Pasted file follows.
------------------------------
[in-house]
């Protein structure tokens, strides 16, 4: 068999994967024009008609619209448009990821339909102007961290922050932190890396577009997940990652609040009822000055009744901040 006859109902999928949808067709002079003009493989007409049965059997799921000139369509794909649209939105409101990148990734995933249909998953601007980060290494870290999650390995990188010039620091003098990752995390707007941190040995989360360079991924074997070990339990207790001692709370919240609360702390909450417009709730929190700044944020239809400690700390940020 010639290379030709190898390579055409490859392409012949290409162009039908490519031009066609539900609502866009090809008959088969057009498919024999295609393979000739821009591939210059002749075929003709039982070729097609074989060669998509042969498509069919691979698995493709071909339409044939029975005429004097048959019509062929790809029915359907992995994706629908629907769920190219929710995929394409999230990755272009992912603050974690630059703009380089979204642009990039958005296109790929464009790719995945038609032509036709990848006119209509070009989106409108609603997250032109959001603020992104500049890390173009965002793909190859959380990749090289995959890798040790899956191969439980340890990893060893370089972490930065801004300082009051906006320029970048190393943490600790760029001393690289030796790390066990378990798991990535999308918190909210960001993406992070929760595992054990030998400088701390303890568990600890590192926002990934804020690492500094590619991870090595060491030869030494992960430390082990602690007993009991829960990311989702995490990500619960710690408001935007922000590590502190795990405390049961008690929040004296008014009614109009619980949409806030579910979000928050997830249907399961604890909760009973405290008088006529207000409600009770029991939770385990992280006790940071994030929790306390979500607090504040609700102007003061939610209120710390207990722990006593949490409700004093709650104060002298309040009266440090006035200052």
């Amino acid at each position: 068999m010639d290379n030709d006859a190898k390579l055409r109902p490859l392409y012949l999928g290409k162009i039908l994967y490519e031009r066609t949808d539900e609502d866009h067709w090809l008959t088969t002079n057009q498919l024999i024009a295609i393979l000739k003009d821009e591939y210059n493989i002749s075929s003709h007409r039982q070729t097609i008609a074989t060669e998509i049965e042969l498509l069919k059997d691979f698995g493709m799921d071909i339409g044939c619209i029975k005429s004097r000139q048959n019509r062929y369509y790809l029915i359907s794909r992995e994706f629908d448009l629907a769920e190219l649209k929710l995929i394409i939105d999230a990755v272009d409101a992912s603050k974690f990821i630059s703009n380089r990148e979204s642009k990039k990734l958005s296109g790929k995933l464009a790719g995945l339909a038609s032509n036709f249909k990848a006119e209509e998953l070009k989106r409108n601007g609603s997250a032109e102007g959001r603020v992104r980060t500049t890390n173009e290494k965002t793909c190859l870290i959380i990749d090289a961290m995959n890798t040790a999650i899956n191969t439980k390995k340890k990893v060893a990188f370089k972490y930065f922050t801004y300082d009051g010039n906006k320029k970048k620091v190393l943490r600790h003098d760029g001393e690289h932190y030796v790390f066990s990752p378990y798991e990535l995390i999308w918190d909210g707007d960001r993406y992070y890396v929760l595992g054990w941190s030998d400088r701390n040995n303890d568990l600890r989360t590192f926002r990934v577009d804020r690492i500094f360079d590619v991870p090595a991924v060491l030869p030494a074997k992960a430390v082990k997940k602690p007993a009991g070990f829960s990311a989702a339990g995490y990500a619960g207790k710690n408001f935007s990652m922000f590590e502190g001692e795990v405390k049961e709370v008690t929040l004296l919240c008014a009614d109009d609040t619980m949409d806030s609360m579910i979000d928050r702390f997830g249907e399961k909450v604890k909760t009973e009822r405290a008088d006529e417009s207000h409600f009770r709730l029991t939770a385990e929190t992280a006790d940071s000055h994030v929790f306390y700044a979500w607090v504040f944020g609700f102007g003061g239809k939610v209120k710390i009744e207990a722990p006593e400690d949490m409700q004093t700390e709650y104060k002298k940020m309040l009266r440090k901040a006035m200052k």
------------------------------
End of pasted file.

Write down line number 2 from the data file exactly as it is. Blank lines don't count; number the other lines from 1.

């Protein structure tokens, strides 16, 4: 068999994967024009008609619209448009990821339909102007961290922050932190890396577009997940990652609040009822000055009744901040 006859109902999928949808067709002079003009493989007409049965059997799921000139369509794909649209939105409101990148990734995933249909998953601007980060290494870290999650390995990188010039620091003098990752995390707007941190040995989360360079991924074997070990339990207790001692709370919240609360702390909450417009709730929190700044944020239809400690700390940020 010639290379030709190898390579055409490859392409012949290409162009039908490519031009066609539900609502866009090809008959088969057009498919024999295609393979000739821009591939210059002749075929003709039982070729097609074989060669998509042969498509069919691979698995493709071909339409044939029975005429004097048959019509062929790809029915359907992995994706629908629907769920190219929710995929394409999230990755272009992912603050974690630059703009380089979204642009990039958005296109790929464009790719995945038609032509036709990848006119209509070009989106409108609603997250032109959001603020992104500049890390173009965002793909190859959380990749090289995959890798040790899956191969439980340890990893060893370089972490930065801004300082009051906006320029970048190393943490600790760029001393690289030796790390066990378990798991990535999308918190909210960001993406992070929760595992054990030998400088701390303890568990600890590192926002990934804020690492500094590619991870090595060491030869030494992960430390082990602690007993009991829960990311989702995490990500619960710690408001935007922000590590502190795990405390049961008690929040004296008014009614109009619980949409806030579910979000928050997830249907399961604890909760009973405290008088006529207000409600009770029991939770385990992280006790940071994030929790306390979500607090504040609700102007003061939610209120710390207990722990006593949490409700004093709650104060002298309040009266440090006035200052």